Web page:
Are you tired of the monotony of the 9-5 grind? Always working to someone else’s schedule, often getting pigeonholed into similar, uninspiring projects and tasks?
Do you sometimes wish you could take your skills and creativity, and take them to a position where you are able to thrive and inspire?
Your skills could be a game-changer for startups and enterprises alike, but you don’t need to limit yourself to a single full-time job.
As a marketing consultant, you can sell your marketing talents to clients spanning every imaginable industry, working to your own schedule, and managing the projects you take or turn down.
The best part? You can also skyrocket your earnings potential. You won’t be getting paid to show up and sit in your chair—you’ll get paid to help companies actually move the needle.
However, starting a consulting business can be daunting. There are challenges to overcome, unknowns to face, and risks to take—but the rewards are worth the sacrifice.
We’re here to help give you the know-how and confidence you need to start your career as a marketing consultant. Whether you’re brand-new to the field or looking to step up your game, we’ll arm you with the tips you need to thrive.
First, let’s cover some expectations and qualifications—then, we’ll move on to how you can become a top-notch marketing consultant.
What Does a Marketing Consultant Actually Do?
Marketing consultants use their experience and expertise to advise companies on marketing strategies. These strategies could be for one-off product launches or ongoing traffic to the website. Marketing consultants generally help businesses build awareness, leads, followers, subscribers, and sales.
However, as you likely are already aware, the term “marketing” is a broad one, and the concept is actually often split into many categories. Most marketing consultants don’t know how to do everything. Some may focus on SEO consulting, while others might concentrate on influencer marketing or affiliate marketing programs.
As a marketing consultant, it’ll be up to you to decide which services you’ll offer clients. They could be as hyper-focused or broad as you like. You could use your talents as a general social media manager, or you could market services specifically for Facebook Ads.
You could help companies with their entire email program, or you could focus on a single element, such as list building or automated campaigns.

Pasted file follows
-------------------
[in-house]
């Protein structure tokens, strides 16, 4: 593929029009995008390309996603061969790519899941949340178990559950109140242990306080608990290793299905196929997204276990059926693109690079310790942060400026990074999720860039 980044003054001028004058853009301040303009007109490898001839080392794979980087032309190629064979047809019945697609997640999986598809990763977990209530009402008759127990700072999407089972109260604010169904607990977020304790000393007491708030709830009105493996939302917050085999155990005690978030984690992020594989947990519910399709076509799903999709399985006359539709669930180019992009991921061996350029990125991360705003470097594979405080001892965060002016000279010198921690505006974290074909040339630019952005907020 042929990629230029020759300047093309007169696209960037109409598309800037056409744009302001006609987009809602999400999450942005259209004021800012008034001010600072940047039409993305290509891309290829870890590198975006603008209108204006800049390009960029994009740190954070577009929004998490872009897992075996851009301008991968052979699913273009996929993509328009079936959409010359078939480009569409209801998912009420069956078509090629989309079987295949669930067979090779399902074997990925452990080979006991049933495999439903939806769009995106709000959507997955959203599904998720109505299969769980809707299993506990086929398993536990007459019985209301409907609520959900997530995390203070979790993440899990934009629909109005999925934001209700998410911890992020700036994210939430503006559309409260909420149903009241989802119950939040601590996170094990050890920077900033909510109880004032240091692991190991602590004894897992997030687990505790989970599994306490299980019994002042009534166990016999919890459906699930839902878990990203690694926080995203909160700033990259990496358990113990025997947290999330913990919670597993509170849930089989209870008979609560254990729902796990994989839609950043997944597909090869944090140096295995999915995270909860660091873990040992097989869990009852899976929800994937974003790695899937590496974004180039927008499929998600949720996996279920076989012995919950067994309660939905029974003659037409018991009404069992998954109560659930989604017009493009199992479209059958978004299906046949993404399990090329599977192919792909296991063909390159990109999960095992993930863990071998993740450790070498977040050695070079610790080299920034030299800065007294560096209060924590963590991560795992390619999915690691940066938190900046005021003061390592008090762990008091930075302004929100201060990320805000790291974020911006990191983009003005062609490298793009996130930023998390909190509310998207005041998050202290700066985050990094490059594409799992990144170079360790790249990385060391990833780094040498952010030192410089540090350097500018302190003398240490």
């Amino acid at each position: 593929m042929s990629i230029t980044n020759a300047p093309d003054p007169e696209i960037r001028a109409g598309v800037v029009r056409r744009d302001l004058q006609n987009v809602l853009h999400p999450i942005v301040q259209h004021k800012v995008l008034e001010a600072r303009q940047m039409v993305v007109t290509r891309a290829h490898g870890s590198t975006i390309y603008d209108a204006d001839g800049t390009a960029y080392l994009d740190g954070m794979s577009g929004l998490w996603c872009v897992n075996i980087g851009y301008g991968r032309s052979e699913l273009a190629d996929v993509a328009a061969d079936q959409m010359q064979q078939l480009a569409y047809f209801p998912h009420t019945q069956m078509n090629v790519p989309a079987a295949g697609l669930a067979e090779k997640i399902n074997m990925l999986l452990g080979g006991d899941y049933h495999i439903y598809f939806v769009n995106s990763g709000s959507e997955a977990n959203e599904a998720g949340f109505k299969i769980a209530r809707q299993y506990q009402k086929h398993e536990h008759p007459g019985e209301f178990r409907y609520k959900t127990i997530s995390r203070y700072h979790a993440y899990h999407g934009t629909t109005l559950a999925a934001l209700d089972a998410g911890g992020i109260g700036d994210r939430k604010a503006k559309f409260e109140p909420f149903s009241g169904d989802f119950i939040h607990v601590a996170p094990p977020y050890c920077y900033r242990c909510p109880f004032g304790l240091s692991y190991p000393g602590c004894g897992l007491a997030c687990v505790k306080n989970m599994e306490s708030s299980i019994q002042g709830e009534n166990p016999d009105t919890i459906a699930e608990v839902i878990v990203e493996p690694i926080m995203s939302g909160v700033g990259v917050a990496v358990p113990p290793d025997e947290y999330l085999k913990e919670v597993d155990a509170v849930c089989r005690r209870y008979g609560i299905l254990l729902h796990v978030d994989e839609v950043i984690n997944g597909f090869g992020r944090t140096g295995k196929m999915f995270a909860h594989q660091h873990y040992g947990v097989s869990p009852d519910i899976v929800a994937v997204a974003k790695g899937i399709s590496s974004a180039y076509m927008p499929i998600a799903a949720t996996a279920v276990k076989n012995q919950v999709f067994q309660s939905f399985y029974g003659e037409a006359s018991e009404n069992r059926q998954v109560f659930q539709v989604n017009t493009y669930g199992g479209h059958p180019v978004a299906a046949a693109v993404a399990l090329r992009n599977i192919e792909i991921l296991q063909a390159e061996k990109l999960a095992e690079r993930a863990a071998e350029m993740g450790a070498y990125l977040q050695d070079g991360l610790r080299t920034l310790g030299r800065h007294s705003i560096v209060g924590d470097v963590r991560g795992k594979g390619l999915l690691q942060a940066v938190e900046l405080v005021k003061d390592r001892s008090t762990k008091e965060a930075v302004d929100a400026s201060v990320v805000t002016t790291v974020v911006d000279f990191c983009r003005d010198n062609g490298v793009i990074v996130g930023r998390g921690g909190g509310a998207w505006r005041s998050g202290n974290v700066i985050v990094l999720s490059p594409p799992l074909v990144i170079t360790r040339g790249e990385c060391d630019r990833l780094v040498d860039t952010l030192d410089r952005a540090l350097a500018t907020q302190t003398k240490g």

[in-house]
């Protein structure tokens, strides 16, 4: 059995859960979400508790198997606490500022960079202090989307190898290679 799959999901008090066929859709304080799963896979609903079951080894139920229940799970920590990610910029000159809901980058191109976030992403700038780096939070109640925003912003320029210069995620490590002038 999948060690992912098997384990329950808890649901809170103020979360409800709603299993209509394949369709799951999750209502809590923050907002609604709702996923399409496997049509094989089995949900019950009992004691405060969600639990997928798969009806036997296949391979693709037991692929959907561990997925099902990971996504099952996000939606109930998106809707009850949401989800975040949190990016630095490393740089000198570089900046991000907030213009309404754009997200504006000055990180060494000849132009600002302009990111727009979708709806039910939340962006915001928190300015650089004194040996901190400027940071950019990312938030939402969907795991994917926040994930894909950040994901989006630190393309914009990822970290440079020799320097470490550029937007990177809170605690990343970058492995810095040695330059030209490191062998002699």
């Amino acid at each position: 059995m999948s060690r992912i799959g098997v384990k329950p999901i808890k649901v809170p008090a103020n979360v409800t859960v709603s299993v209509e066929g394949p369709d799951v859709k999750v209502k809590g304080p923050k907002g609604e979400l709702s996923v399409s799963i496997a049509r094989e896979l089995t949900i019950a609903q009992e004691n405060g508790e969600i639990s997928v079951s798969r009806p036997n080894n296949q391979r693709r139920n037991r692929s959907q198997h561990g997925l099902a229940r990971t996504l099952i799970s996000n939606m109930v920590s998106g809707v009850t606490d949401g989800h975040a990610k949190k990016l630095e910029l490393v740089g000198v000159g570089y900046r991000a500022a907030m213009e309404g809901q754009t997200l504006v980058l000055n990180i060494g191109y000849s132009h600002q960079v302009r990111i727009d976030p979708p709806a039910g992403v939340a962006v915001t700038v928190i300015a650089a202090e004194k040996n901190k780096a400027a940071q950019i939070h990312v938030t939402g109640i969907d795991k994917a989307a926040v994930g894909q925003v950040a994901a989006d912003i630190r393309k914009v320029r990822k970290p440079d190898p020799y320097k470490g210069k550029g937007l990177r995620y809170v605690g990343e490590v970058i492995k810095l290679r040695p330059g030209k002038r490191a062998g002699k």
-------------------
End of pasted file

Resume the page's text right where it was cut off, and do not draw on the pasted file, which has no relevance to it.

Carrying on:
Most marketing consultants aren’t necessarily the doers—they’re more of the planners and advisers. Freelancers, on the other hand, are typically the ones who offer deliverables.
However, some consultants will get their hands dirty and execute the strategies they outline for businesses.
Marketing consultants take on a variety of projects. You may work with a few clients on a long-term basis, or you could do a higher volume of smaller projects. There’s no best way—you get to decide what your consulting business looks like.
What Skills Do You Need to Be a Marketing Consultant?
When it comes to hiring outside help, businesses are interested in cold hard facts. Remember, whoever you are potentially going to work with probably had to fight tooth and nail to get the budget needed for your services, and it will be their reputation on the line if they hire a dud.
Anyone can become a marketing consultant, but you’re going to need a few skills to get the job done well (and stand out from the crowd):
- Marketing experience: You’ll need to know the latest and greatest marketing tactics for accomplishing your client’s goals. This isn’t time to necessarily experiment with brand-new ideas—your clients will want to see what you can do before hiring you. Start building a portfolio that demonstrates your marketing success.
- Industry knowledge: Every industry is different, and not every marketing tactic will work for every audience. You’ll need to know the market you’re serving and how best to reach them. You’ll also want to have a good understanding of competitors and potential partners in the space.
- Communication skills: You’ll need to know how to negotiate prices, build strategies, and communicate plans to the front-line marketers. Strive to create relationships with your clients—they could turn into long-time partners or a source for referrals.